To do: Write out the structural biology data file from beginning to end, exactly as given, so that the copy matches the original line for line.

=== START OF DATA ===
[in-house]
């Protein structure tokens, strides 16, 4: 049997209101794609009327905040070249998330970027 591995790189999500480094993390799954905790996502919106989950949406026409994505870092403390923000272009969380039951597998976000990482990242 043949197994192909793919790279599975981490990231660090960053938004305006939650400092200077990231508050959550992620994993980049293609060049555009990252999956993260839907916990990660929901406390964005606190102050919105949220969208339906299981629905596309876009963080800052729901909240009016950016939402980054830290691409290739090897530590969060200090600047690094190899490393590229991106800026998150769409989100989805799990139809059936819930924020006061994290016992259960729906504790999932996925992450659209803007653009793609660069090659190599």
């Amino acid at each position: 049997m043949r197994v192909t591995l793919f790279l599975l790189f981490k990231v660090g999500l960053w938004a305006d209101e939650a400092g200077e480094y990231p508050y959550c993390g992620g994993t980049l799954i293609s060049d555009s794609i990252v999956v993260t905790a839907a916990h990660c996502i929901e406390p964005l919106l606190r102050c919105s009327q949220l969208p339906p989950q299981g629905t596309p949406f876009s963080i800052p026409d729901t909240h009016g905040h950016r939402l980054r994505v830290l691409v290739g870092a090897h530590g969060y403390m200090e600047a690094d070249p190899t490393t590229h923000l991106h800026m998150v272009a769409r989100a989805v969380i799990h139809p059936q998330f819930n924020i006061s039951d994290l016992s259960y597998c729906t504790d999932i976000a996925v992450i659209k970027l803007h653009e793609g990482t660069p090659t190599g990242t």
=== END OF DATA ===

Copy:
[in-house]
């Protein structure tokens, strides 16, 4: 049997209101794609009327905040070249998330970027 591995790189999500480094993390799954905790996502919106989950949406026409994505870092403390923000272009969380039951597998976000990482990242 043949197994192909793919790279599975981490990231660090960053938004305006939650400092200077990231508050959550992620994993980049293609060049555009990252999956993260839907916990990660929901406390964005606190102050919105949220969208339906299981629905596309876009963080800052729901909240009016950016939402980054830290691409290739090897530590969060200090600047690094190899490393590229991106800026998150769409989100989805799990139809059936819930924020006061994290016992259960729906504790999932996925992450659209803007653009793609660069090659190599």
């Amino acid at each position: 049997m043949r197994v192909t591995l793919f790279l599975l790189f981490k990231v660090g999500l960053w938004a305006d209101e939650a400092g200077e480094y990231p508050y959550c993390g992620g994993t980049l799954i293609s060049d555009s794609i990252v999956v993260t905790a839907a916990h990660c996502i929901e406390p964005l919106l606190r102050c919105s009327q949220l969208p339906p989950q299981g629905t596309p949406f876009s963080i800052p026409d729901t909240h009016g905040h950016r939402l980054r994505v830290l691409v290739g870092a090897h530590g969060y403390m200090e600047a690094d070249p190899t490393t590229h923000l991106h800026m998150v272009a769409r989100a989805v969380i799990h139809p059936q998330f819930n924020i006061s039951d994290l016992s259960y597998c729906t504790d999932i976000a996925v992450i659209k970027l803007h653009e793609g990482t660069p090659t190599g990242t």